I and some of my readers have mused at what motivates all of this “War on Christmas” nonsense. I think there are several answers. For the Jerry Falwells, Matthew Stavers and Bill O’Reillys of the world, the answer, I have no doubt, is pure demagoguery – they make money by exploiting these absurd emotional issues and making people angry or scared about them. That’s what keeps the donations flowing in, a convenient enemy. Why is it so easily accepted by so many, though? Well there I think there are several things at work.
First, bear in mind that Christianity is a religion that began as a result of persecution and martyrdom. Some Christians view a life of persecution as a virtuous life, and if there is no real persecution then you must invent some. Indeed, Jesus himself warned his followers to expect persecution and even to embrace it as a sign that they were on the right path; and again, where one expects something one frequently will find it even if they have to create it themselves. This is a constant theme in the New Testament, beginning with Jesus’ Sermon on the Mount:
Blessed [are] they which are persecuted for righteousness’ sake: for theirs is the kingdom of heaven. Blessed are ye, when [men] shall revile you, and persecute [you], and shall say all manner of evil against you falsely, for my sake. Rejoice, and be exceeding glad: for great [is] your reward in heaven: for so persecuted they the prophets which were before you. (Matthew 5:10-12)
Paul and Peter both echo this sentiment in multiple places. At the time and for the audience they wrote, of course, there was real and genuine persecution. And that remains true today in many places around the world, especially in some Islamic countries and, most particularly, in China. But in the United States? Patently absurd. As Sandefur put it so eloquently the other day:
Today, under this “reign of terror,” Christians, Jews, Muslims, Hindus, and believers in other faiths are freer to practice their faiths than they have been in any nation, or in any era in human history. Religious citizens are free to pray, preach, proselytize, and publish, anywhere they wish onany subject they wish, without government interference. Nobody is threatening these liberties. Nobody in the American government is confiscating bibles, censoring religious publications, or illegalizing marriages (well, I guess there’s one group that’s out there illegalizing marriages…), the way common law England persecuted Catholics. Nobody is putting people on trial for their religious beliefs, arresting and torturing dissenters, proscribing religious enemies, the way Catholic nations once persecuted Protestants. No American official is arresting preachers and nationalizing church property the way Communist governments have done to religious groups throughout the twentieth century…. For Mr. Land to use the phrase “reign of terror” for a people and a time that enjoy greater religious liberty than any other people and time have ever had, is not only an utterly irrational exaggeration, but also a profound insult to those of Mr. Land’s predecessors who experienced and still experience genuine persecution.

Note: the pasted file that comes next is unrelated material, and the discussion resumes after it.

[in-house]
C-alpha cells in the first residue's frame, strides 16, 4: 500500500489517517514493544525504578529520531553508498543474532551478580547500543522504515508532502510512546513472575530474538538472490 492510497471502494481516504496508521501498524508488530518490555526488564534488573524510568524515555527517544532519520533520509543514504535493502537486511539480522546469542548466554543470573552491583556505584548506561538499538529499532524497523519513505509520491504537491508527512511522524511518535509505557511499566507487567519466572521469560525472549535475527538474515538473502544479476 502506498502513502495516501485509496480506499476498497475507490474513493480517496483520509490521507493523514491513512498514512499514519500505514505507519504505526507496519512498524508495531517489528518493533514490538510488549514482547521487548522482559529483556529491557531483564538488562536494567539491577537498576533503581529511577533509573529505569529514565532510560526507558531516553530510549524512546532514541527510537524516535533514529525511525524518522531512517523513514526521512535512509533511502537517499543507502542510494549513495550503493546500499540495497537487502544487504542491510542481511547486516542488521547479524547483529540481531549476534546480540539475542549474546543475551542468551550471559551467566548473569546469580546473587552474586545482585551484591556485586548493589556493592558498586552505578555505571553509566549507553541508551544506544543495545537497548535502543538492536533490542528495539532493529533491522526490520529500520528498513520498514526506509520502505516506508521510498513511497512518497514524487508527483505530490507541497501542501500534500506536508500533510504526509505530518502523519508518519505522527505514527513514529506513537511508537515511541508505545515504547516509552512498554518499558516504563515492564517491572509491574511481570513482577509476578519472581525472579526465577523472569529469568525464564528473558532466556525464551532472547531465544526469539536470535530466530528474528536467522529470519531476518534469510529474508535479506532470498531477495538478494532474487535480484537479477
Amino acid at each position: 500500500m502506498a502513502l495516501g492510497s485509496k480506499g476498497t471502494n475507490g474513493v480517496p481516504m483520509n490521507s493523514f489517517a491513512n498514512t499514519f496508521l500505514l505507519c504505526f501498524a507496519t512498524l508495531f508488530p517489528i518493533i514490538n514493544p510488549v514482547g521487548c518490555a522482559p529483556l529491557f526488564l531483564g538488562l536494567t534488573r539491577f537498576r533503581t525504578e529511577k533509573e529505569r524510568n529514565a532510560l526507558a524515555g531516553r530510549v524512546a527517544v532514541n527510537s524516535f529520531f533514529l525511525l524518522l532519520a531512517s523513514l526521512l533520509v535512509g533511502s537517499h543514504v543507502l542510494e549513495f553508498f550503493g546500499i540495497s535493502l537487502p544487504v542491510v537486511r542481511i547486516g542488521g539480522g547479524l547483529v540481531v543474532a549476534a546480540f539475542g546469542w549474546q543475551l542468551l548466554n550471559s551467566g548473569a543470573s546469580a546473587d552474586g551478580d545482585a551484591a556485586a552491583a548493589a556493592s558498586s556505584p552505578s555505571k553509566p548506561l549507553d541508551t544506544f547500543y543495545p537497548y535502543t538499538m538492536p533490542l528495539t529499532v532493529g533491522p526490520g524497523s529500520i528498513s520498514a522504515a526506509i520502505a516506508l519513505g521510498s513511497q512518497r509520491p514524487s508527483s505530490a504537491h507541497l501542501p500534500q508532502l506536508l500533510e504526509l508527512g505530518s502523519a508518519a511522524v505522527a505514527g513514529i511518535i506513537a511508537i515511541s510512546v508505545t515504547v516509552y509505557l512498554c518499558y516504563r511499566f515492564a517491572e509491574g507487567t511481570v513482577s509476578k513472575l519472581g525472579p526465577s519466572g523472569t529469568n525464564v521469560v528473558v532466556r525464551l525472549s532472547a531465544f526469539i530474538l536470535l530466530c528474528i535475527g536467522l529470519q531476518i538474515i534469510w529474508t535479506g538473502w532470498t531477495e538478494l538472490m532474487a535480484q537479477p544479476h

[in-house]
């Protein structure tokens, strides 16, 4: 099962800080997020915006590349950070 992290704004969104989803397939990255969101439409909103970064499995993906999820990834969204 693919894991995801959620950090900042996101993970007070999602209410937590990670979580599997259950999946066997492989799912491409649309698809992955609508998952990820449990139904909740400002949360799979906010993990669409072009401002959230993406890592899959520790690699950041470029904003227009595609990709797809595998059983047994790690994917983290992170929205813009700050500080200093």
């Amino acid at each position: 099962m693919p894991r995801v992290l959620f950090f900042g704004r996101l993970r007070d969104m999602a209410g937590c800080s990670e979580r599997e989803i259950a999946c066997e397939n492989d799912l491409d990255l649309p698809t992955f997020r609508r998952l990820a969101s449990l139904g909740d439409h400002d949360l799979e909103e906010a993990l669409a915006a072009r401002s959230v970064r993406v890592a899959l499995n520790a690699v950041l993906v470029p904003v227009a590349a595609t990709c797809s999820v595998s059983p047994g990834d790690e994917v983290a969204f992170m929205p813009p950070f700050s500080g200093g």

But I think there may be a slightly less sophisticated reason why this phony claim of persecution is so readily accepted in some circles: because it’s cool to be a rebel. There is a certain cache` in posing as the brave rebel in the face of a hostile culture. Thus, we have the Worldnutdaily printing a Pat Boone column telling its readers to “be bold, use the C-word in public.” There’s an emotional charge in that. If you say Merry Christmas, you’re not just mouthing the words that you’re expected to say, you’re being bold to say the allegedly taboo word. Of course, anyone walking around in public during this season knows how ridiculous that allegation is after being wished a Merry Christmas 50 times an hour all day long. So this persecution, this wall of orthodoxy that one is so bravely (one thinks) standing up to must be invented, as Pat himself does:
None but the most alienated, even bigoted, would deny a nation of predominately Christian people the happy freedom of expressing joy and good wishes during what’s always been the happiest season of our year.
But of course, this is all moonshine. No one has ever denied Christian people the happy freedom of expressing joy and good wishes during this season or any other. Christian people are free to say “Merry Christmas” to anyone they wish. Indeed, non-Christian people are free to say “Merry Christmas” if they wish, and I do so several times every day this time of year. So I think at least some people grab onto all this “War on Christmas” nonsense because it gives them the chance to pose, in their own mind at least, as a rebel.